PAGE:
Key takeaways

  • A project charter paves the way for the start of a project by offering a comprehensive snapshot of its scope and objectives.
  • While a project charter presents a bird’s-eye view of the project’s intent, a project plan outlines meticulous steps for its execution.
  • Benefits of a project charter include project justification, budget framework, risk awareness, role clarification, and guided decision-making.

Oct. 12, 2023: Irene Casucian revised the copy for clarity, accuracy, and depth. She also added examples of software solutions with features that help prepare a project charter.

Project charter definition

A project charter is a key document in project management that formally authorizes a project’s launch. Essentially, it’s the green light that sets the stage for the project, ensuring everyone involved has a clear understanding of the project’s purpose and direction.

Project charters are widely recognized across industries as the foundational document to kick off any project, but the concept of a project charter finds its roots in business and engineering practices. In these industries, a project’s documentation is essential to ensuring alignment on goals and expectations. As project management methodologies have evolved, the project charter has become a standard tool in the Project Management Body of Knowledge (PMBOK).

Parts of a project charter

At a minimum, a project charter should include the following information:

  • Purpose and justification statement.
  • Scope, objectives, and deliverables.
  • Stakeholders and their roles.
  • Budget and funding summary.
  • Milestones and timeline.
  • Risks and assumptions.

Learn more about project charters in this video overview:

Project charters vs. project plans

While a project charter is a foundational document that kickstarts a project by offering a brief overview, a project plan is a more specific roadmap for the project’s execution, monitoring, and control. This roadmap includes details like timelines, resources, budgets, and potential risks.

Without the charter, it would be difficult to know where to start, and without the plan, it would be difficult to know what to do next. The table below illustrates how the information from the charter lays the groundwork for the project plan.

Project charterProject plan
A timeline of relevant milestones leading up to the targeted completion date.Task schedules for each milestone that include dependencies, deadlines, and prioritization.
A list of all participants, like investors, contractors, and employees.Stakeholder communication plans and meeting schedules.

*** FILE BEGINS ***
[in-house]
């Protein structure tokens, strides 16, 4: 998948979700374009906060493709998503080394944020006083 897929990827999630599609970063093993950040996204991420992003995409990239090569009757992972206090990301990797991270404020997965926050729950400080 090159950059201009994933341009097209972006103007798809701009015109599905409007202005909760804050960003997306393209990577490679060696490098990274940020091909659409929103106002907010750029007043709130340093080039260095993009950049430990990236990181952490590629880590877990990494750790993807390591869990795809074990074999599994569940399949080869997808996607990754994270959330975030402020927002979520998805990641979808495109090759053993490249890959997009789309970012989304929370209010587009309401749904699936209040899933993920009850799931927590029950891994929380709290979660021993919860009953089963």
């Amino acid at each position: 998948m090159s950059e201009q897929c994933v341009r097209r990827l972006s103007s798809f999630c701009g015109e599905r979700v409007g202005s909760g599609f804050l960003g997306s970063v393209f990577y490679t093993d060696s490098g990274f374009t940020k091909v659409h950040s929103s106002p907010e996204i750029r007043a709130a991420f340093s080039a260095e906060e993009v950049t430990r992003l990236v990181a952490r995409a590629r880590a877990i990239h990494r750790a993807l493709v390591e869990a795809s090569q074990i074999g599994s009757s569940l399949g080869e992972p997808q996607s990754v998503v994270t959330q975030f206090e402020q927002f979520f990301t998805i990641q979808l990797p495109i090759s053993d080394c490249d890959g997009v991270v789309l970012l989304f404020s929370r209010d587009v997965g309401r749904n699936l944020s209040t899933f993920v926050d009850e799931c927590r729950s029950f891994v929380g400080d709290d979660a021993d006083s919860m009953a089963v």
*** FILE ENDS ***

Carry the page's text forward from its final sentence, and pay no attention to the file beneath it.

Expected obstacles and risks, with a summary of contingency plans.Plans for managing risks, addressing changes, controlling costs, and allocating resources.
High-level cost estimates and financial impact analysis.Detailed budget information, including expense categories and receipts.

Also read: Defining a Project Management System

How to write a project charter

By following these steps, you can craft a charter that sets your project up for success.

1. Summarize the project purpose and justification

Begin by clearly articulating the reasons for undertaking the project and the specific problem or opportunity the project aims to address. Ensuring the project aligns with the organization’s strategic objectives is essential, but so is brevity — avoid adding details that are more relevant to the project plan.

2. Determine the scope

Establish the boundaries of what activities, outcomes, and deliverables will be included in the project. Specifying what falls outside the project’s purview is equally important to prevent scope creep. Even if an out-of-scope task is valuable, it’s usually best to save it for a future project to avoid throwing the current project off course.

3. Identify stakeholders

List everyone with a vested interest in the project, including team members, contractors, clients, and sponsors. Clarify each person’s role and highlight key stakeholders with decision-making authority. This will be particularly valuable for creating approval workflows and preventing bottlenecks in the planning phase.

6. Set the budget

Provide an overview of the project’s estimated costs and financial resources. Like the purpose statement, this should be brief. Save the specific expense categories for the project plan, but include details about expected funding sources, tracking measures, and the project’s broader financial impact.

7. Define milestones and timing

Outline the high-level goals for the project and provide a general timeline. The details will be covered in the work breakdown structure and project schedule, but this will give stakeholders a general sense of the project’s duration and major checkpoints.

8. Discuss risks and assumptions

Pinpoint potential challenges and limitations that could affect the project’s trajectory. This may include compliance requirements, supply chain uncertainties, budgetary restrictions, staffing challenges, and other variables. Summarize the contingency plans for risks that are particularly significant so stakeholders are aware of alternate paths.

Why do we need a project charter?

The project charter’s significance lies in its ability to provide a clear understanding of why the project exists and what it aims to achieve.

As a project’s north star, the charter safeguards against scope creep and budget overruns. It also sets clear expectations for stakeholders, creates a baseline for accountability, and helps avoid confusion, conflict, and misunderstanding down the line.

Some project management tools like Wrike, Asana, and Smartsheet include features that help you create standardized project charters quickly and easily. Check out our Project Management Software Guide to compare these and hundreds of other solutions alongside our top recommendations.

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